By Dick Pierce
Dear Permie Pro,
Q: Is March too late to plant tomatoes?
A: No! Planting season begins mid-January in Austin and runs through March. Beyond that, our daytime/nighttime temperatures get and stay too hot, so most plants get stressed and won’t set fruit. March is the time to plant lima beans, cucumbers, black-eyed peas, peppers and summer squash. It’s also tomato time!
Garden centers like the Natural Gardener and Great Outdoors in Austin, and Kimas Nursery in Bastrop, have a variety of plants adapted to our short growing seasons. Look for 55–70-day plants, as it’s too late to start from seeds. If you like cherry tomatoes, get those—they’re easy to care for, fruit for a long time and hold up very well.
A space-saving idea is to grow a few tomato plants in containers—square, 6-gallon plastic buckets work great. Buy one to two bags of the very best garden soil and layer about four inches of small stones in the bottom of the container for drainage (and a drain hole or two). Fill the container with soil, pick off lower leaves and plant the tomato plants deeply. Insert a heavy wire tomato cage on top, and a bottomless plastic cup around the stem, then add compost or mulch to the top two to three inches. Early in the cycle, your tomatoes will like the full sun, all day. Later, they’ll appreciate the morning sun and some relief in the hot, intense afternoon. With a bucket home they’ll be mobile, well cared for and should reward you with a bountiful harvest. Remember to feed the plants every one to two weeks with seaweed/fish emulsion.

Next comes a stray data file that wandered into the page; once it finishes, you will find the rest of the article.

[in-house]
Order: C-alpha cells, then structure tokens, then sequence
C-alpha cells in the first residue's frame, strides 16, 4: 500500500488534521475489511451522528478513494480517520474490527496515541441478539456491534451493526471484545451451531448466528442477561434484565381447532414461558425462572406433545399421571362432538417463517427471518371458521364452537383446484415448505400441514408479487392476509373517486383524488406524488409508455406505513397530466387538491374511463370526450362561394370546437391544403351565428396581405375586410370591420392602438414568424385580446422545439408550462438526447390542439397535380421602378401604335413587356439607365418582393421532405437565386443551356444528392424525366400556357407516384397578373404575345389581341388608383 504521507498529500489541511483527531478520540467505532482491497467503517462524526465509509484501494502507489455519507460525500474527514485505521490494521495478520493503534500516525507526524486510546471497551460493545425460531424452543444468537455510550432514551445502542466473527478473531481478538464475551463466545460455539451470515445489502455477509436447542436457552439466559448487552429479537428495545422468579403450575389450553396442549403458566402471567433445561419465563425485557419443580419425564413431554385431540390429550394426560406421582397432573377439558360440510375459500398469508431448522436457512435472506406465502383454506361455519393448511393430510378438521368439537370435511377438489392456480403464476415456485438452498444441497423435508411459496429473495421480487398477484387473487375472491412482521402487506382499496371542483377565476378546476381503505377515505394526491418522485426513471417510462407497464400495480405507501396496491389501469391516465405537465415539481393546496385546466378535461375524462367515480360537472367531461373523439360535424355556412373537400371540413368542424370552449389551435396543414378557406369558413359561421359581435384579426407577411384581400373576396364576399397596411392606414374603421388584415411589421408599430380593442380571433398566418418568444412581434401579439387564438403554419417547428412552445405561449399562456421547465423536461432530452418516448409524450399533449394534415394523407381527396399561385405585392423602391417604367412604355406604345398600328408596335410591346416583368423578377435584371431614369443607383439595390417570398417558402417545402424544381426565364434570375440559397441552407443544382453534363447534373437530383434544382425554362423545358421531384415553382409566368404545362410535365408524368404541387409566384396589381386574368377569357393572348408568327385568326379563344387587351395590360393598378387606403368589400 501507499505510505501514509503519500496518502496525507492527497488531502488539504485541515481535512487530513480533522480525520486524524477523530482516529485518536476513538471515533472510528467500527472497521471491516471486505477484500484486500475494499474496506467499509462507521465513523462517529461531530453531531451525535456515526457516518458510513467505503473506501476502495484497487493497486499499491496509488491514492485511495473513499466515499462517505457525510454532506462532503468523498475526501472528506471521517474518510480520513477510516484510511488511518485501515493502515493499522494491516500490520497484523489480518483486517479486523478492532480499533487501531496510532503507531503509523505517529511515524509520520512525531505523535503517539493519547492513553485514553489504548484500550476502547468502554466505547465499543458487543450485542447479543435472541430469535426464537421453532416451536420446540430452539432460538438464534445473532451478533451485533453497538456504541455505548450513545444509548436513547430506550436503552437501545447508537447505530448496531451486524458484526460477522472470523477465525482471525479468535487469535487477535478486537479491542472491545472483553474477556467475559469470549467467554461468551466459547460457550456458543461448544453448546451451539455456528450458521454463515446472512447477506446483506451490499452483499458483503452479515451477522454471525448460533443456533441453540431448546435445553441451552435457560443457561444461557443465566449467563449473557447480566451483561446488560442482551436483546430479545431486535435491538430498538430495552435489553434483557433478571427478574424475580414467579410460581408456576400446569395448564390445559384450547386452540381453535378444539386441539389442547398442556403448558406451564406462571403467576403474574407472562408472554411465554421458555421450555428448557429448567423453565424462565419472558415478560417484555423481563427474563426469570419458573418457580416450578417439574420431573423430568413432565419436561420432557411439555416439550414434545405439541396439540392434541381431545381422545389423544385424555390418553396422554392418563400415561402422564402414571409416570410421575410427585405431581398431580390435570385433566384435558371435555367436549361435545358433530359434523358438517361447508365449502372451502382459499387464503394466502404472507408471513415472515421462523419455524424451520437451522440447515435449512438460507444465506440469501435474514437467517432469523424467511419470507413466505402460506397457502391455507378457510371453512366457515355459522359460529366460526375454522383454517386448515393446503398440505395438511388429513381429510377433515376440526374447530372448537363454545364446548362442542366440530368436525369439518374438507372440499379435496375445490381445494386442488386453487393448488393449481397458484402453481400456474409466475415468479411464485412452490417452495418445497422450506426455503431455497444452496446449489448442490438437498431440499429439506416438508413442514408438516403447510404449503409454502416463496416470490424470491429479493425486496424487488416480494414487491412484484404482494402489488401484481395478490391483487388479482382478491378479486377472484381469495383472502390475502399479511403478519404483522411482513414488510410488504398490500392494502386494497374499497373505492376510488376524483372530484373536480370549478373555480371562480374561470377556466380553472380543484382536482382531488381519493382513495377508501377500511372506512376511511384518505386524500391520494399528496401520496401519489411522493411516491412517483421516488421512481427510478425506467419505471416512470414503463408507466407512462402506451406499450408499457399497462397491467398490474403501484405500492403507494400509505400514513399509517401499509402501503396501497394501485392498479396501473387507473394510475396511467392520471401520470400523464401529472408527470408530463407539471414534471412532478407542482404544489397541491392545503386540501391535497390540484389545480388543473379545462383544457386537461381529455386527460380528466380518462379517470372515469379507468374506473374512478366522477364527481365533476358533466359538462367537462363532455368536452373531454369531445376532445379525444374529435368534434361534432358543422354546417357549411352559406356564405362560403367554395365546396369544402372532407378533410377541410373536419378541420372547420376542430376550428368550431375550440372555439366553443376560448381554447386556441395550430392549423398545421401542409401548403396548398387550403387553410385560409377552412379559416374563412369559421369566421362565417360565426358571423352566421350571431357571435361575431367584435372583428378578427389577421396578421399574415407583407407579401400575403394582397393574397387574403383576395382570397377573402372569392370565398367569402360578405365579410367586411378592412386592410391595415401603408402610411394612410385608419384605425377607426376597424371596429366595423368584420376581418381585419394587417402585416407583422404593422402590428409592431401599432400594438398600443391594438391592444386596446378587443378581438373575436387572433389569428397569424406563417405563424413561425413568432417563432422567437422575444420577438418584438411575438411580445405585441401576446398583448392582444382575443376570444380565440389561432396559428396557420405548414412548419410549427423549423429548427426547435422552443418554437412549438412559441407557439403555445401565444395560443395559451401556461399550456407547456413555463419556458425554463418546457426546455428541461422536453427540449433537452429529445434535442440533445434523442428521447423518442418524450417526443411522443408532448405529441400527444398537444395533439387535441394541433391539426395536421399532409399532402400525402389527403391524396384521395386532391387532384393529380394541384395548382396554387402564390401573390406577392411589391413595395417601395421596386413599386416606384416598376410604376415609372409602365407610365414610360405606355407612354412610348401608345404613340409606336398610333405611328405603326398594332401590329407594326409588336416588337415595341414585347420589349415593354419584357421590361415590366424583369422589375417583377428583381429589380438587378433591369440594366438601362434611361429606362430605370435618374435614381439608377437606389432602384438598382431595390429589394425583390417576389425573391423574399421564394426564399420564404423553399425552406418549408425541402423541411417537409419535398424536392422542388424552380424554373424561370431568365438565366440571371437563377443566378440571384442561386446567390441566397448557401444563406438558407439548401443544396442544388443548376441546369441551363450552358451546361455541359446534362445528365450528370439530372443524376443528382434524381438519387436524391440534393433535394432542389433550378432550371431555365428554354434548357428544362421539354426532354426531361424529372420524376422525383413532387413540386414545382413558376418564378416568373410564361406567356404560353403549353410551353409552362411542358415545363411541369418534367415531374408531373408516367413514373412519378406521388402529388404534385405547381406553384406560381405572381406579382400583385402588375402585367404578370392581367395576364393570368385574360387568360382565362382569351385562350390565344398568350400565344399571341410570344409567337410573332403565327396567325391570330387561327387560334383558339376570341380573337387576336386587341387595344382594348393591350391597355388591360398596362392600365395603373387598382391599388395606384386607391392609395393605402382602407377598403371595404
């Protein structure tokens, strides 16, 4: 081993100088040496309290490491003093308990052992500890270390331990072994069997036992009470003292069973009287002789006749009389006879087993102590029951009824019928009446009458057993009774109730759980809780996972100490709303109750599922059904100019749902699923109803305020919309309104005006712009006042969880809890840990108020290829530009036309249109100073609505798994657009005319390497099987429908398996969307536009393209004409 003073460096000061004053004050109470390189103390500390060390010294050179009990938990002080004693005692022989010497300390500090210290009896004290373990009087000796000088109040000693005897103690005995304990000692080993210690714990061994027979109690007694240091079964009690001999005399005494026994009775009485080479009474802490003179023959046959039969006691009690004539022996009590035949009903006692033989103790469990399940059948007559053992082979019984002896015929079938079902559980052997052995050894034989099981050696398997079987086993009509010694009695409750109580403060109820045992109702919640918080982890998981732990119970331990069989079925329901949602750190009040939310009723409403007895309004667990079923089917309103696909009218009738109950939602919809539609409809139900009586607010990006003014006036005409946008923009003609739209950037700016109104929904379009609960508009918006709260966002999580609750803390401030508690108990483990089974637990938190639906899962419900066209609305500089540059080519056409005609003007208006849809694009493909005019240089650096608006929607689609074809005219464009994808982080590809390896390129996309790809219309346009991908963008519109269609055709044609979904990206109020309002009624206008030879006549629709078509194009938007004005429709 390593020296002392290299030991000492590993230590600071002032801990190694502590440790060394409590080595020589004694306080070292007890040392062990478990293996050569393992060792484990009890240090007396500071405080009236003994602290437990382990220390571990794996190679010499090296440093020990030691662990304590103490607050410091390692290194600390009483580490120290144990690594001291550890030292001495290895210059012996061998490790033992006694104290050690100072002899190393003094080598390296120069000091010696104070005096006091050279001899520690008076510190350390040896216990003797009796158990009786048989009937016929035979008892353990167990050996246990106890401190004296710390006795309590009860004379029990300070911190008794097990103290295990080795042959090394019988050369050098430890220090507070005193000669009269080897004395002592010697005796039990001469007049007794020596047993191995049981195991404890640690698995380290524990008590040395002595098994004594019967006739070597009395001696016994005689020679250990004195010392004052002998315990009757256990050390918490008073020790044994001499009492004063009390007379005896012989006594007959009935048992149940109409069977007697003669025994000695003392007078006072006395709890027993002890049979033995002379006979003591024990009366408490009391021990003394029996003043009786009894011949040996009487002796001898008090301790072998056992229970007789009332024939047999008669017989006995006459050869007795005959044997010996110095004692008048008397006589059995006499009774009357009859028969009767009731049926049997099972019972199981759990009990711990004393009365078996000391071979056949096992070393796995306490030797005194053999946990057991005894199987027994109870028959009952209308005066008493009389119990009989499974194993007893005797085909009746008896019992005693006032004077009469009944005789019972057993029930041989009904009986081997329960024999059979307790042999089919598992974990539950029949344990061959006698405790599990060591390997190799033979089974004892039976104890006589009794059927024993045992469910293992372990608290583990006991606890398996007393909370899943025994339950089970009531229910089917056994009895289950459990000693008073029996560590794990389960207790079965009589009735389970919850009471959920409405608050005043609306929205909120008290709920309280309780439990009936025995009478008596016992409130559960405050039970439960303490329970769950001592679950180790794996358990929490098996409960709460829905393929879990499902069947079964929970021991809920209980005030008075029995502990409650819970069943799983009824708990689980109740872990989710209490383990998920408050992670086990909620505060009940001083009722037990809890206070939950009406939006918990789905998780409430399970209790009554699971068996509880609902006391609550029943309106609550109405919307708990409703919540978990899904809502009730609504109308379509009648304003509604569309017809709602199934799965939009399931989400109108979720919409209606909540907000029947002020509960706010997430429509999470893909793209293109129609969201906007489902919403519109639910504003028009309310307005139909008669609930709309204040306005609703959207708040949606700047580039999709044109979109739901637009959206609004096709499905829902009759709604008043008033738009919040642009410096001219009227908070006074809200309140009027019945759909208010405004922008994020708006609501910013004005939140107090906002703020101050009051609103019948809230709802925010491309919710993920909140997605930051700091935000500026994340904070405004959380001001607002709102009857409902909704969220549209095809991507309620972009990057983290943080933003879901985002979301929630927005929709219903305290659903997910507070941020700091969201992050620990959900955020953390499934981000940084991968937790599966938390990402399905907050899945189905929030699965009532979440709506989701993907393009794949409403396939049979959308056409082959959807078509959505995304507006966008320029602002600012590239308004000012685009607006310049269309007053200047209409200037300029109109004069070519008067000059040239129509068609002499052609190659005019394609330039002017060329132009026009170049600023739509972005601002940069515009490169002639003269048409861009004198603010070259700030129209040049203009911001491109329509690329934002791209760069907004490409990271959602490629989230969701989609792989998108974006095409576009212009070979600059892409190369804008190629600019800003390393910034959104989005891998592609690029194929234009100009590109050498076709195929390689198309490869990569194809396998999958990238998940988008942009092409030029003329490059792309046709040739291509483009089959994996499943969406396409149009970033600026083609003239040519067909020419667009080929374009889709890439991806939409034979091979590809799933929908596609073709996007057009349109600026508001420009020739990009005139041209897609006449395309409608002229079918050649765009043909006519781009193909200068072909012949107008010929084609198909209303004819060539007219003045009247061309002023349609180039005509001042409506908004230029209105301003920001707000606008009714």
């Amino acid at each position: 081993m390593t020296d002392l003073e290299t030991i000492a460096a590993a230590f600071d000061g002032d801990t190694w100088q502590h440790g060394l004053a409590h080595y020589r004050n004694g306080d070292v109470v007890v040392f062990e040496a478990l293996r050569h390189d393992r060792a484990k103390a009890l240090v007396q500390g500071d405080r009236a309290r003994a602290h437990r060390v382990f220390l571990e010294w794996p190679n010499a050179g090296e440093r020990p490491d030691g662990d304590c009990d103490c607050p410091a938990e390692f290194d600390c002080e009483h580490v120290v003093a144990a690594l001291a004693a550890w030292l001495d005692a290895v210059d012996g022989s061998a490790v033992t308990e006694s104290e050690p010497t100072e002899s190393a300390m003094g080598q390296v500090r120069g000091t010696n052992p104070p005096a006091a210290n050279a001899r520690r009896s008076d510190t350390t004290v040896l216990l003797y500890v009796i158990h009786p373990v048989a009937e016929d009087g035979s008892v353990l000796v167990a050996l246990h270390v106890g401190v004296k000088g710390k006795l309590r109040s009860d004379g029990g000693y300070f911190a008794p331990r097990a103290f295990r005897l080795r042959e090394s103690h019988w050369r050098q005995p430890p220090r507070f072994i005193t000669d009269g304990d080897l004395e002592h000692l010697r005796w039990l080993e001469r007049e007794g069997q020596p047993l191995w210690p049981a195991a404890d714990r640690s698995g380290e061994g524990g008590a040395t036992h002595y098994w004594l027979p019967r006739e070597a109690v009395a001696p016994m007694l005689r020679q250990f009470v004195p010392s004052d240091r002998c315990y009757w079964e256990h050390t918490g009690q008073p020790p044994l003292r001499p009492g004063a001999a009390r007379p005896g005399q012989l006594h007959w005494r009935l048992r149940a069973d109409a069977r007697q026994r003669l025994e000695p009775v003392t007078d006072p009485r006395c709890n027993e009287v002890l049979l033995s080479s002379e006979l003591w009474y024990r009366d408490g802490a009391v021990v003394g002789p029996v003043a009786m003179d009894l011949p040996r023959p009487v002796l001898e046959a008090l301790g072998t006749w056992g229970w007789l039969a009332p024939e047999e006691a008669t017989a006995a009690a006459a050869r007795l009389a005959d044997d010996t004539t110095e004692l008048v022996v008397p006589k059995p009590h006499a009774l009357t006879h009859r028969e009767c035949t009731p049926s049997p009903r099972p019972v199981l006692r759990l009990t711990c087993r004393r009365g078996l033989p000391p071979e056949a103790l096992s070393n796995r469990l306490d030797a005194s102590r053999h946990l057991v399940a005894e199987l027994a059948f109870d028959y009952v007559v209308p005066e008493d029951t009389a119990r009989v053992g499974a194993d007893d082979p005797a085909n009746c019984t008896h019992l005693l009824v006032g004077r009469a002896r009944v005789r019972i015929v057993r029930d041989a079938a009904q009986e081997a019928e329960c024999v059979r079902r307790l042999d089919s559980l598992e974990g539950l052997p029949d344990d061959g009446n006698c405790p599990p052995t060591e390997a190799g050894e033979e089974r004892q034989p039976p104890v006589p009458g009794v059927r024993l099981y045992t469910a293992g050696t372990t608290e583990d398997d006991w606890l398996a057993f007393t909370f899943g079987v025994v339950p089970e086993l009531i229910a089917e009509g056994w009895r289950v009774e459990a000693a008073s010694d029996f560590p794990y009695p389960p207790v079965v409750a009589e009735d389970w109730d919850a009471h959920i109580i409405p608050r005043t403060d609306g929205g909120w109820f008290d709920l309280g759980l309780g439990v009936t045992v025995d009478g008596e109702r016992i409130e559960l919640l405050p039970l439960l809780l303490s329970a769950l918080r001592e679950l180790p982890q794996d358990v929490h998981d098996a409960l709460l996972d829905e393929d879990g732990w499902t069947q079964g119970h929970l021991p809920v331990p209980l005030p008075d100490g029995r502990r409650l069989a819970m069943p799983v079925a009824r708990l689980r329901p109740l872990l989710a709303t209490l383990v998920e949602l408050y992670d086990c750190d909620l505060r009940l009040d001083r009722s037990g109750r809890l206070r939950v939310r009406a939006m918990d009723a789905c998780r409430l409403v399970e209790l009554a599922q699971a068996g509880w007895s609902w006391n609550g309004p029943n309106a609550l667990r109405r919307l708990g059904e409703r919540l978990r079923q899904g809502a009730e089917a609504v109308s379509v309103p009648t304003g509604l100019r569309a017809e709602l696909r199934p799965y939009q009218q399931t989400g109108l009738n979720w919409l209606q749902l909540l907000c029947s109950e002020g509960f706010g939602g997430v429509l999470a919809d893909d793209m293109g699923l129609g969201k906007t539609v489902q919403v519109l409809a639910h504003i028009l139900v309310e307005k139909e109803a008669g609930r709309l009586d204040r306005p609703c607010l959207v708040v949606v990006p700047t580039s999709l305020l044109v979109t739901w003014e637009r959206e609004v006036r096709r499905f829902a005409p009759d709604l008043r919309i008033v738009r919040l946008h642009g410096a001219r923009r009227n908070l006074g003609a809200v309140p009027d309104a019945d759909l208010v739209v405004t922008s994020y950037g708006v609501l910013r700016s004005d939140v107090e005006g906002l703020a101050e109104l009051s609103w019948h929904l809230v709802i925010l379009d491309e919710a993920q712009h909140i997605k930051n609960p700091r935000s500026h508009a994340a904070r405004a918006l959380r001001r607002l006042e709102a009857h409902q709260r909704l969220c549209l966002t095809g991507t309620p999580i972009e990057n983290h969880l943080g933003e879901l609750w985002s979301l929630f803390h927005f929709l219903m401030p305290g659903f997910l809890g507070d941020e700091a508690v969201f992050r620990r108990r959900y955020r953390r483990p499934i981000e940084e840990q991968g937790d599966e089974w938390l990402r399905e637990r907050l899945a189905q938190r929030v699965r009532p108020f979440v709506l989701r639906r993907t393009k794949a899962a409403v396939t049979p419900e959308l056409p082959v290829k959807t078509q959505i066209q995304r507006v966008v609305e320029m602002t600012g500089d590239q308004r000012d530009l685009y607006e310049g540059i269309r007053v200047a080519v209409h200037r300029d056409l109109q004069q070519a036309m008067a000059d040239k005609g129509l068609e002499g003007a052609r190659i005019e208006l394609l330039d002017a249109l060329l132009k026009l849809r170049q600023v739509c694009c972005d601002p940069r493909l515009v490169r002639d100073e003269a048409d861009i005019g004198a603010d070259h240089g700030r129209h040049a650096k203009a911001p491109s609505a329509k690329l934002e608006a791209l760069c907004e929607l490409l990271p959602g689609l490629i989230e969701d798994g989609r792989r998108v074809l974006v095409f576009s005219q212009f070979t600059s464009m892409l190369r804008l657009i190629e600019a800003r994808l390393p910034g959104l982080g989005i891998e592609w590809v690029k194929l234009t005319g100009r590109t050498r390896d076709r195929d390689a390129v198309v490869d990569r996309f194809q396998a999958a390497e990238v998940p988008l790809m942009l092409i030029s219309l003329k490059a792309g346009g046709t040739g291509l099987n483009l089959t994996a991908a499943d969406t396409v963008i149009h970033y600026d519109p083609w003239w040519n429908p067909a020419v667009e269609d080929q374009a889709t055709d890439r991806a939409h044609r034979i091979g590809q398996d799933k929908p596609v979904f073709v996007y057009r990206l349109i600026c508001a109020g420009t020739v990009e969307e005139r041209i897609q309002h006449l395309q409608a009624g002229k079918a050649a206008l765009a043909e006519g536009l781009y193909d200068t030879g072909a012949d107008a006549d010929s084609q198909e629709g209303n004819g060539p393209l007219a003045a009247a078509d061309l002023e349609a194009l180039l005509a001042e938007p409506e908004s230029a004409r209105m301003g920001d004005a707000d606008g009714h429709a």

Q: We followed your advice when planning our garden—raised beds, good soil, planted early, consistent watering/feeding—and it’s doing well. What should we do to help our plants as the days and nights get warmer? Our soil seems to dry out so fast.
A: The answer is easy, simple and inexpensive: MULCH! Start with a good watering and one to two inches of compost scratched lightly into the top one to two inches of soil. Add two to three inches of mulch—partially-composted leaf litter, leaves, straw, grass clippings (no clumps), etc. I don’t recommend the use of wood or bark mulch—if pieces get into the soil, they use up nitrogen to decompose, and you’ll want that nitrogen for your veggies. Wood mulch is great in paths and around trees.
Mulch holds valuable moisture and keeps the soil cool during the coming hot days. When it rains, mulch/compost soaks up water for later use by your plants and slows or stops runoff. With our hot, mostly dry climate and our vicious, almost tropical sun, your plants will appreciate this cooling, moist blanket of protection. March is the perfect time to mulch.